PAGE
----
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In Ohio, anti-smoking activists are accusing state officials, including Governor Ted Strickland, of orchestrating a massive money grab. They say the state is diverting millions of dollars from programs meant to educate people about the dangers of smoking.

Karen Kasler of Ohio Public Radio reports.

KAREN KASLER: Ohio was one of 46 states sharing $246 billion in the huge settlement with the big cigarette makers in 1999. The money was to be paid over 25 years. Ohio has taken in about $2 billion so far, and state leaders have diverted more than a quarter of that to plug budget holes and build schools.

Last year, Ohio officials traded their $8 billion in future payments for a one-time check of $5 billion, which, once again, went to fix crumbling school buildings. So, of the $10 billion Ohio won in the lawsuit, only a paltry $270 million remains. And now, state leaders want to divert most of that to finance an economic stimulus package.

Ohio Governor Ted Strickland says the tobacco funds belong to the state for elected officials to spend as they choose.

Governor TED STRICKLAND (Democrat, Ohio): I really don't understand how this foundation that had been allocated resources from the state would feel that the state has no right or authority to determine how those resources would be used in the future.

KASLER: Strickland is referring to the Ohio Tobacco Prevention Foundation. Its director, Mike Renner, says the settlement money was intended for states to set-up tobacco cessation programs and handle healthcare costs related to smoking. But Renner says, state politicians couldn't keep their hands off of it.

Mr. MICHAEL RENNER (Executive Director, Ohio Tobacco Prevention Foundation): They dipped into a resource that didn't even exist but for the fact of the lawsuit to fix the problems of tobacco use, and it's disappointing that we'd so soon have forgotten that.

KASLER: There's no funding in the state budget for the foundation and no future tobacco money coming in. So the foundation is taking the state to court, saying if the money is taken away, it will go out of business.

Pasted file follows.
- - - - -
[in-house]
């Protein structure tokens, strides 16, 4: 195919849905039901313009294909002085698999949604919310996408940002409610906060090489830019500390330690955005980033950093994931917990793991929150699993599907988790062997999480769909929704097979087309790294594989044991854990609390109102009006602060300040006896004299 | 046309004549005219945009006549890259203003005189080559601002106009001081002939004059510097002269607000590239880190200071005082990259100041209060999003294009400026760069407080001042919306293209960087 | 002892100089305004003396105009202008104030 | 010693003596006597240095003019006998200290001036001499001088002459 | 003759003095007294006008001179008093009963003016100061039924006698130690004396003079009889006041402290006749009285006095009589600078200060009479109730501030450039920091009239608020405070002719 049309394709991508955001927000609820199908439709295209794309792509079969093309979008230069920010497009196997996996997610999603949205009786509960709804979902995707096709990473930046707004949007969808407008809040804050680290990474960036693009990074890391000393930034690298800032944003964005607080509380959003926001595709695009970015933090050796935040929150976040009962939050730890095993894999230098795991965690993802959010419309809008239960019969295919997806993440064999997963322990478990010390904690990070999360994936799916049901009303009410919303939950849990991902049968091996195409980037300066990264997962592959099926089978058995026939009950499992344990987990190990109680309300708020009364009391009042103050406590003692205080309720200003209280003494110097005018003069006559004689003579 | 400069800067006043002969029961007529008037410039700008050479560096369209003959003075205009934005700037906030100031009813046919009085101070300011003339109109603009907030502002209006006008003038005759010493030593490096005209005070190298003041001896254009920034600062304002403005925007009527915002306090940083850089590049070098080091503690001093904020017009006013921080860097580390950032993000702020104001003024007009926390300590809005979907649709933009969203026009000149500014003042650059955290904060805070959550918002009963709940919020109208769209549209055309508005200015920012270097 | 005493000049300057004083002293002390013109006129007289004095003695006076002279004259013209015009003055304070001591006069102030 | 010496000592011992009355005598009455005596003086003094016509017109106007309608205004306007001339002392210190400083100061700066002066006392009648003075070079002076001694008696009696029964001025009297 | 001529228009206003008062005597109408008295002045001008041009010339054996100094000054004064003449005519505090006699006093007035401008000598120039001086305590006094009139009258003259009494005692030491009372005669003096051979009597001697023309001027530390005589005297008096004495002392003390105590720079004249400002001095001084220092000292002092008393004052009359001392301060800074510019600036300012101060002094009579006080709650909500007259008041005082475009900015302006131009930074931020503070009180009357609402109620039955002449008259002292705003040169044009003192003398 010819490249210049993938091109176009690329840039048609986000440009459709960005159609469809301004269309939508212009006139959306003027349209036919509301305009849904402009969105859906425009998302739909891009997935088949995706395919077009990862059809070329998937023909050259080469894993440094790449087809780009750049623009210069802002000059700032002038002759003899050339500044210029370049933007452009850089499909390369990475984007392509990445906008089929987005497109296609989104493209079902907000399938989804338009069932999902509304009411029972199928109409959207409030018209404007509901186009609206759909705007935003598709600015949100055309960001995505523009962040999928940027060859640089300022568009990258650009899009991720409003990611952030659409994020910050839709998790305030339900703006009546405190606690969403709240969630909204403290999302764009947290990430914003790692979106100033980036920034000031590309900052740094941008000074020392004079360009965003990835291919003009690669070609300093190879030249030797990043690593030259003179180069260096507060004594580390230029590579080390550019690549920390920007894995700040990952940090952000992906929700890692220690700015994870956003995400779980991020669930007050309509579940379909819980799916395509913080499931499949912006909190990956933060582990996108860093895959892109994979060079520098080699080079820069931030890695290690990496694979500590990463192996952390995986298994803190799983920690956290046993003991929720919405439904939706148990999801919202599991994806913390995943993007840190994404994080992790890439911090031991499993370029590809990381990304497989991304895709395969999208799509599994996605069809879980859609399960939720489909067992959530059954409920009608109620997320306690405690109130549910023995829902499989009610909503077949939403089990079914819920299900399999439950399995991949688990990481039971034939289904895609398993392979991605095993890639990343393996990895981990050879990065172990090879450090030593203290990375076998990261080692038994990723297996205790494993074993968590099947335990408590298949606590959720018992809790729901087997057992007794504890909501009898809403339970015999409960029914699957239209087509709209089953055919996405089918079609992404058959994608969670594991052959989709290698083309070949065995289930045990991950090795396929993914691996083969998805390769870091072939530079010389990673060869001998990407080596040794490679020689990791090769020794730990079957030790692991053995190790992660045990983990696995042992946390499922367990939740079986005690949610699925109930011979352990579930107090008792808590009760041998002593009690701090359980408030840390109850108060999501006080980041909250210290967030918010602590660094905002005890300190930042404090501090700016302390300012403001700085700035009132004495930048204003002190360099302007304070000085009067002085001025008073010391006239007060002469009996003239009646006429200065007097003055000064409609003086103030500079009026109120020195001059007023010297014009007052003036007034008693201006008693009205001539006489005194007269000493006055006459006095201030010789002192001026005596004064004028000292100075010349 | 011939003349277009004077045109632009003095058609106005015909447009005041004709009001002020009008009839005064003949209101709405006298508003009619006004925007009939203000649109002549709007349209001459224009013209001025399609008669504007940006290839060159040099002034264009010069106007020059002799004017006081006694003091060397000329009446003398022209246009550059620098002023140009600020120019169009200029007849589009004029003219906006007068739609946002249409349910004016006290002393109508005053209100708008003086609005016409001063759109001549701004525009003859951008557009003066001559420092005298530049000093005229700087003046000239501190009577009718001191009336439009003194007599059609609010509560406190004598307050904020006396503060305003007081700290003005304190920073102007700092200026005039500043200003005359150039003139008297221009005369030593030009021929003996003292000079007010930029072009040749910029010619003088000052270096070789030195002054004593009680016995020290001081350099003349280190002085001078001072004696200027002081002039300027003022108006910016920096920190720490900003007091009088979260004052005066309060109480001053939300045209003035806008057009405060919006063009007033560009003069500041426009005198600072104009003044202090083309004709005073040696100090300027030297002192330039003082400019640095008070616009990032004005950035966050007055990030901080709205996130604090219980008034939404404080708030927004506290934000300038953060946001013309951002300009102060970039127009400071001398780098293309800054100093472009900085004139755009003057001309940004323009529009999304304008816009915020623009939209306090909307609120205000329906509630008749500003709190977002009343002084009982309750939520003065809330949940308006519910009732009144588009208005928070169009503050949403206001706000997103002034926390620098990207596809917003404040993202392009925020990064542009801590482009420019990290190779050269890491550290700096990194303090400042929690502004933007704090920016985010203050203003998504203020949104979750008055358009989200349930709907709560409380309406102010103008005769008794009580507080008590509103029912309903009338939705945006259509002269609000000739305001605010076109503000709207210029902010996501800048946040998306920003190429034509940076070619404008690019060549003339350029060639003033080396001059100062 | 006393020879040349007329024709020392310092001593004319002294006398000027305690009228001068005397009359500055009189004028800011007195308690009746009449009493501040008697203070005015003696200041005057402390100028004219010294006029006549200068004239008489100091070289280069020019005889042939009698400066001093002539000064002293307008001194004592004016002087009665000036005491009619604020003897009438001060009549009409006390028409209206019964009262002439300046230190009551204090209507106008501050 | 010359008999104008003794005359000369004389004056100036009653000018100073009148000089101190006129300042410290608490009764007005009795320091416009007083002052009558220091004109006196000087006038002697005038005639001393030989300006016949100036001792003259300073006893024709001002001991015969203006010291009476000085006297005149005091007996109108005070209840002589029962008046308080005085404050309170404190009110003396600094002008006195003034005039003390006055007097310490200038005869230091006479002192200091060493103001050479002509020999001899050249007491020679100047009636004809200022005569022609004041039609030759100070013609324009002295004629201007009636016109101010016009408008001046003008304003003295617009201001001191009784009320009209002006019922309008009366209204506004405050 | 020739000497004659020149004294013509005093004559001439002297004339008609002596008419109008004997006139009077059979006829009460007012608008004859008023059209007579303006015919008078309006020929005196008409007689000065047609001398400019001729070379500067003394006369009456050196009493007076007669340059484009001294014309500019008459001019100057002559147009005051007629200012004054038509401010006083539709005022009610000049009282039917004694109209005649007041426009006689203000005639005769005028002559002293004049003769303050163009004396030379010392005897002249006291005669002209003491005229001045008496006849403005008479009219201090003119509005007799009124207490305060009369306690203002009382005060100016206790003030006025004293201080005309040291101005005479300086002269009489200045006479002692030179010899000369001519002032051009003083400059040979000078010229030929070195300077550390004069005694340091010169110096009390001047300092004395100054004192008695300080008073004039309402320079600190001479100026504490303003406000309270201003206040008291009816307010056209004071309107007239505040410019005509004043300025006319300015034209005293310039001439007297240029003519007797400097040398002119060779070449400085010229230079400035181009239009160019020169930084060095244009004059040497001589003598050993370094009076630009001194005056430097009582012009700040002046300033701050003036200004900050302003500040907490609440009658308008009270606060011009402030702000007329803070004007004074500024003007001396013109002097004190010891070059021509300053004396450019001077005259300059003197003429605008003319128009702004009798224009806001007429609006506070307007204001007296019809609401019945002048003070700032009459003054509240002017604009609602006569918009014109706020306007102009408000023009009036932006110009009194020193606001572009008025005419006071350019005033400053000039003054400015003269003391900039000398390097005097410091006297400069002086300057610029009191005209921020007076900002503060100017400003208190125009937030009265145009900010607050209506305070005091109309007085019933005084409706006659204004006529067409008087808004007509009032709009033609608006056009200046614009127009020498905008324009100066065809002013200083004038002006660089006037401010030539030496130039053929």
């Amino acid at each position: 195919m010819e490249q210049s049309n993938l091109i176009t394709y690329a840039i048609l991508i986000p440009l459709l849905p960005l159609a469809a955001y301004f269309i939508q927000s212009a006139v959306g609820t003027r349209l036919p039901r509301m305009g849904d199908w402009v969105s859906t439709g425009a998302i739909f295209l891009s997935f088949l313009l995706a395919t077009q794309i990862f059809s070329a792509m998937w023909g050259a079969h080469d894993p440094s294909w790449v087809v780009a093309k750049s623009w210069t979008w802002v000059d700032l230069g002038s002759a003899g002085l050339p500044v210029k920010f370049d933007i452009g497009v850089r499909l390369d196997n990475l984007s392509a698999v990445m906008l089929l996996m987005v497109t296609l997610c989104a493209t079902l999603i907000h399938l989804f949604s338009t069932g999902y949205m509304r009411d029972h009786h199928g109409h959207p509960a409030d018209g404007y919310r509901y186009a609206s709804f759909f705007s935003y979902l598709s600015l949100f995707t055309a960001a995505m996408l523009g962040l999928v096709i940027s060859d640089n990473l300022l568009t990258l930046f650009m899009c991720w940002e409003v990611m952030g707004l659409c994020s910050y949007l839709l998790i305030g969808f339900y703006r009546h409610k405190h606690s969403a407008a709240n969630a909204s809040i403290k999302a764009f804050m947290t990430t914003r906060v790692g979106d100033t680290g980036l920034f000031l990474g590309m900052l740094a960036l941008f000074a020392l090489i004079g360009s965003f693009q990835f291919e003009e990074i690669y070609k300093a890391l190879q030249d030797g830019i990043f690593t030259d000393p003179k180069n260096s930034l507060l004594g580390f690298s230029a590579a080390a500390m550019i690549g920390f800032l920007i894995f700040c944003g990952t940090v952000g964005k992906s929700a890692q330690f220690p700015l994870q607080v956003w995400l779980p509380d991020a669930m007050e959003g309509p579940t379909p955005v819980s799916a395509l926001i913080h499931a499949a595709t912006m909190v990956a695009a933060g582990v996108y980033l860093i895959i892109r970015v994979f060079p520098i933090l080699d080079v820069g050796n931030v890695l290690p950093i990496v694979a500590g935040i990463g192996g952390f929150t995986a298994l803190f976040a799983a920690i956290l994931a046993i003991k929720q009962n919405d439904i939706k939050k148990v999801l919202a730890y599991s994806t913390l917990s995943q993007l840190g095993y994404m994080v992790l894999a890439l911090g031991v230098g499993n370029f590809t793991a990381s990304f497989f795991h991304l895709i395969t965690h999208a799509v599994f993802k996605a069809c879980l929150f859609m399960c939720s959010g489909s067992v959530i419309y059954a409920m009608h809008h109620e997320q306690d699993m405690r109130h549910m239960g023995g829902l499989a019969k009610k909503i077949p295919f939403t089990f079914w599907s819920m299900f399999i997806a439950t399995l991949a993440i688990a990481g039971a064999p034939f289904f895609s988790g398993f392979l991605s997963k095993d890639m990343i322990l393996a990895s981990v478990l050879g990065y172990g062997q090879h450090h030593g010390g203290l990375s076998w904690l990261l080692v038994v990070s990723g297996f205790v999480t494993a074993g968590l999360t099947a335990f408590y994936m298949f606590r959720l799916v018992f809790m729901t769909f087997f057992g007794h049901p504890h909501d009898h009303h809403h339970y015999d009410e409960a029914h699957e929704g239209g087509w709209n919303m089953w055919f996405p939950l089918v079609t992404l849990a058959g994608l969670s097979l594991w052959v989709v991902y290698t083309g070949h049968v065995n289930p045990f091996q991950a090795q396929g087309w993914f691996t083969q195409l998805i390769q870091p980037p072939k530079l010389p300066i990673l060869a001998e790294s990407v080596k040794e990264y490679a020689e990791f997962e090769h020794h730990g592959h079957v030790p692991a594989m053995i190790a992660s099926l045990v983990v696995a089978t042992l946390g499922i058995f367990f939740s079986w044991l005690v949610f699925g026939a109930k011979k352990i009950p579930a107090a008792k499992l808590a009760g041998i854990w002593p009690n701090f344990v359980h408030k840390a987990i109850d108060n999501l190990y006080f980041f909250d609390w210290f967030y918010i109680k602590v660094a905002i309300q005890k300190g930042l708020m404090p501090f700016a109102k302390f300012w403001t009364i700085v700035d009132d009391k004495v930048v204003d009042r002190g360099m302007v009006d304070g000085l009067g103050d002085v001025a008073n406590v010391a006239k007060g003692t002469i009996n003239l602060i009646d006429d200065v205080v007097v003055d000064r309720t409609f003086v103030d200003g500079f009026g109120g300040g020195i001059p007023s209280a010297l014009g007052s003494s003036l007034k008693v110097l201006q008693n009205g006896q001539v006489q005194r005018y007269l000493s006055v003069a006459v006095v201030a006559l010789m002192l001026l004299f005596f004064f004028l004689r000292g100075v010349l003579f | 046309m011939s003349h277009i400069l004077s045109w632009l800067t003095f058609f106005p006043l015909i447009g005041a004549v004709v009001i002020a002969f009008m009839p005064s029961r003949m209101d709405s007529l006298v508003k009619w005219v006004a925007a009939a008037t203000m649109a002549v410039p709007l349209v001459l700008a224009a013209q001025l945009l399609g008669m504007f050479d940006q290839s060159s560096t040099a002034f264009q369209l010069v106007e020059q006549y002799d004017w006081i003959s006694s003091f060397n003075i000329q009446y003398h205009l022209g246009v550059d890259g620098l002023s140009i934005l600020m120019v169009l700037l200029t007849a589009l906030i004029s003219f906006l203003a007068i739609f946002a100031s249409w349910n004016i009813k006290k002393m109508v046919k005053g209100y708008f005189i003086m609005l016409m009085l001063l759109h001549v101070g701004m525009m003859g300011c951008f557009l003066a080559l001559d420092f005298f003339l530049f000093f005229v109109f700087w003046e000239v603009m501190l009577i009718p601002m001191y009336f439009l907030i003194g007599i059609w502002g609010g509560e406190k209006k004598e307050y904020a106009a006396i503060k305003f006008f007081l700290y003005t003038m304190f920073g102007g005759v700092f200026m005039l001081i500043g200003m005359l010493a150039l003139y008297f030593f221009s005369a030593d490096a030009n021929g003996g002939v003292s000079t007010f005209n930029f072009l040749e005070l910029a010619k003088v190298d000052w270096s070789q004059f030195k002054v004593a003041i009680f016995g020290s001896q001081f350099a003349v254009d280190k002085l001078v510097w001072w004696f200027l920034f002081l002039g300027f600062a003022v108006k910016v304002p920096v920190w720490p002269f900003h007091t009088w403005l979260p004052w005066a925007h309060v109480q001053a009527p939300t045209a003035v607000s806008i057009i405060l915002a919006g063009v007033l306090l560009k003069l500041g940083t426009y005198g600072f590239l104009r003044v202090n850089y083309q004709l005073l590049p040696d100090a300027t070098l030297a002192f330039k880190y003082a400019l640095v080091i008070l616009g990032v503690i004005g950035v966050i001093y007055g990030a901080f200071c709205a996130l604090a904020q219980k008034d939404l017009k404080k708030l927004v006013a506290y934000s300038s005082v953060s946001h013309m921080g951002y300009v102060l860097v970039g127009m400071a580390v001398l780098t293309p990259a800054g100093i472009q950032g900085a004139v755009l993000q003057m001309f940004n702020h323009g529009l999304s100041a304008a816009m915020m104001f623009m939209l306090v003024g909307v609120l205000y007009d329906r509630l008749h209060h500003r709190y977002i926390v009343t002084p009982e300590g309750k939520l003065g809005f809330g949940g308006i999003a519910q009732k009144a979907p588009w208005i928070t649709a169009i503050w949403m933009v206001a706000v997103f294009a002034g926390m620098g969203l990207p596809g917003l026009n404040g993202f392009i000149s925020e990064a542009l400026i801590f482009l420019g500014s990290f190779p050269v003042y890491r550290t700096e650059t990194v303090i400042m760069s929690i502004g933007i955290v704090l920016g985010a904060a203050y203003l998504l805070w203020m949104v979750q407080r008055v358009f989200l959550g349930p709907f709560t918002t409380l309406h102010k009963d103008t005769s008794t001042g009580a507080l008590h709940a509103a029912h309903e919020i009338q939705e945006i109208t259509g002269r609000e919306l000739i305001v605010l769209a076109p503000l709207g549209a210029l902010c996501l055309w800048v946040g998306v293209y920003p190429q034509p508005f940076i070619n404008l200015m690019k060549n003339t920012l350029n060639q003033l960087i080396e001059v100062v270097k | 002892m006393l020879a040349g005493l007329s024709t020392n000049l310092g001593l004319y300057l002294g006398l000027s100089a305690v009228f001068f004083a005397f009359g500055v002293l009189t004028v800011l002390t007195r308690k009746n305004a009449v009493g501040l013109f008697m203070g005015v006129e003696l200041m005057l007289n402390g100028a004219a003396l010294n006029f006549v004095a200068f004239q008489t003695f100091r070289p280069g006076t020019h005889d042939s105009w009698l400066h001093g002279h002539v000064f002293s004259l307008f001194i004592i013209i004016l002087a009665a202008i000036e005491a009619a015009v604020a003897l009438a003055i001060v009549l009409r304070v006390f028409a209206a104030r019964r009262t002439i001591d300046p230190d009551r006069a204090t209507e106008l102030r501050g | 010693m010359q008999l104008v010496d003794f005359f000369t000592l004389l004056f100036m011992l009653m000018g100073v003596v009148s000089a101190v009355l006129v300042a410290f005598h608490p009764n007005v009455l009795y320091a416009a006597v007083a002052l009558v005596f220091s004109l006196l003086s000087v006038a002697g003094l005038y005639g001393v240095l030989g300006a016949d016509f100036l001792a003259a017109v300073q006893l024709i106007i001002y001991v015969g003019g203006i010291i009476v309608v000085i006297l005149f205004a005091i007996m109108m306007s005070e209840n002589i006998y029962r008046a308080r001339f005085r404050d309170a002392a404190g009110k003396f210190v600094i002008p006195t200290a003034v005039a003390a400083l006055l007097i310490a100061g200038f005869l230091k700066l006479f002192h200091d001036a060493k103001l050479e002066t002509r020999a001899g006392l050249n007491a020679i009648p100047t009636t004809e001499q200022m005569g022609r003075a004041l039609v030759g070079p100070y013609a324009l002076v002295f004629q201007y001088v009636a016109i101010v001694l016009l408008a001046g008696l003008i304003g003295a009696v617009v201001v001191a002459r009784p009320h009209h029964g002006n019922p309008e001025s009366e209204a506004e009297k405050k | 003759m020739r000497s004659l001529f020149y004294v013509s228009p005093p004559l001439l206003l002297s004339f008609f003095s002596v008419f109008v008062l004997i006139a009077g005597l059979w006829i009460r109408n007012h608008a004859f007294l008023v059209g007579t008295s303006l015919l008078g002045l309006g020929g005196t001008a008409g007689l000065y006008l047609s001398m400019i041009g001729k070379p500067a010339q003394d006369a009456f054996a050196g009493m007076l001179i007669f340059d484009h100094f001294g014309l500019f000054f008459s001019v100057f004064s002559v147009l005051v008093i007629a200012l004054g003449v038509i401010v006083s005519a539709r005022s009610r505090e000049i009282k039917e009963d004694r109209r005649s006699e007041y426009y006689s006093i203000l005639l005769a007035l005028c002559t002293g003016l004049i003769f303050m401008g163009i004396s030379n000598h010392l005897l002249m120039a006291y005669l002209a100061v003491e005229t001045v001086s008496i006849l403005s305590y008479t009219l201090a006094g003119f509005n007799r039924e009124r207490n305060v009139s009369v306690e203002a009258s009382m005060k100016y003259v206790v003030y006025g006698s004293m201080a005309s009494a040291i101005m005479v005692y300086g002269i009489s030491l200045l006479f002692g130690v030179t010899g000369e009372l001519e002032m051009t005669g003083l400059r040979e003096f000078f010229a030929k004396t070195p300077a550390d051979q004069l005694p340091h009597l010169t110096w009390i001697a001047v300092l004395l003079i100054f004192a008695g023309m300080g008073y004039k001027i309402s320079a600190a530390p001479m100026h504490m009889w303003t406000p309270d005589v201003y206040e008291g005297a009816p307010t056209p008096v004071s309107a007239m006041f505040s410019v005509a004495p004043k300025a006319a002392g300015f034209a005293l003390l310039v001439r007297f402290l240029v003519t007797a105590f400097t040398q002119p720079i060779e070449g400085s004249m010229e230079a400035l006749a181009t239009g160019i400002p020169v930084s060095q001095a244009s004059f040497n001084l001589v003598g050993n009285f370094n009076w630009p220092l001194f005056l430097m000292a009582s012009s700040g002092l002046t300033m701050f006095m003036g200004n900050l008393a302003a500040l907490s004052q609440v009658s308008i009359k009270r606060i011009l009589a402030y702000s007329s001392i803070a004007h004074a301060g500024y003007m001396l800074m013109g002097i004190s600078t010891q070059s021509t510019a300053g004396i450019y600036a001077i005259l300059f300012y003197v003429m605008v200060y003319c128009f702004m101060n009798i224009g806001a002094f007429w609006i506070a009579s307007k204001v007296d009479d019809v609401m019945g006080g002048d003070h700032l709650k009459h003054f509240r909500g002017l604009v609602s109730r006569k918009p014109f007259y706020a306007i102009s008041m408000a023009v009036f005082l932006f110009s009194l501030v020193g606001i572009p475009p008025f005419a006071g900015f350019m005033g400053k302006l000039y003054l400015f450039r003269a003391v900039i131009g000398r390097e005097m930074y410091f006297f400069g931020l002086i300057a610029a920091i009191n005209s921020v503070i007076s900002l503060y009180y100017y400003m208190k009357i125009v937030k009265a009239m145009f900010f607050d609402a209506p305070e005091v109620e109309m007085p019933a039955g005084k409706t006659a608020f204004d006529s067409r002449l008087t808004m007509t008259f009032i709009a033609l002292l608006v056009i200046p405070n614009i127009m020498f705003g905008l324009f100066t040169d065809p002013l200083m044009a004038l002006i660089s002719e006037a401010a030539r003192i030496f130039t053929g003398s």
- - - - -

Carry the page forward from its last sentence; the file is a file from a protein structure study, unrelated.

Ohio's diversion of tobacco funds isn't unique. Many other states have used the money for budget deficits and school repairs. In New York, tobacco money was spent on a golf course sprinkler system. In North Carolina, it went to a tobacco museum.

Matt Myers is the president of the Campaign for Tobacco-Free Kids, which charts how states spend tobacco settlement money.

Mr. MATT MYERS (President, Campaign for Tobacco-Free Kids): Ohio's theft -and there's no other way to call it, of the tobacco settlement money is the most recent and perhaps, the most egregious, but not the only one.

KASLER: Myers cites studies showing anti-tobacco programs lower smoking rates especially among teens, and he argues that taxpayers deserve better from their officials.

Mr. MYERS: It's a truly sad commentary that when American politicians get a pot of money for a specific purpose, they lack the discipline to live up to the promise they made to their own taxpayers.

KASLER: The Campaign for Tobacco-Free Kids says the state could create its stimulus package and keep the foundation operating by raising state taxes on cigarettes by 75 cents a pack. But hiking taxes is something that Ohio's officials have roundly rejected.

For NPR News, I'm Karen Kasler in Columbus.

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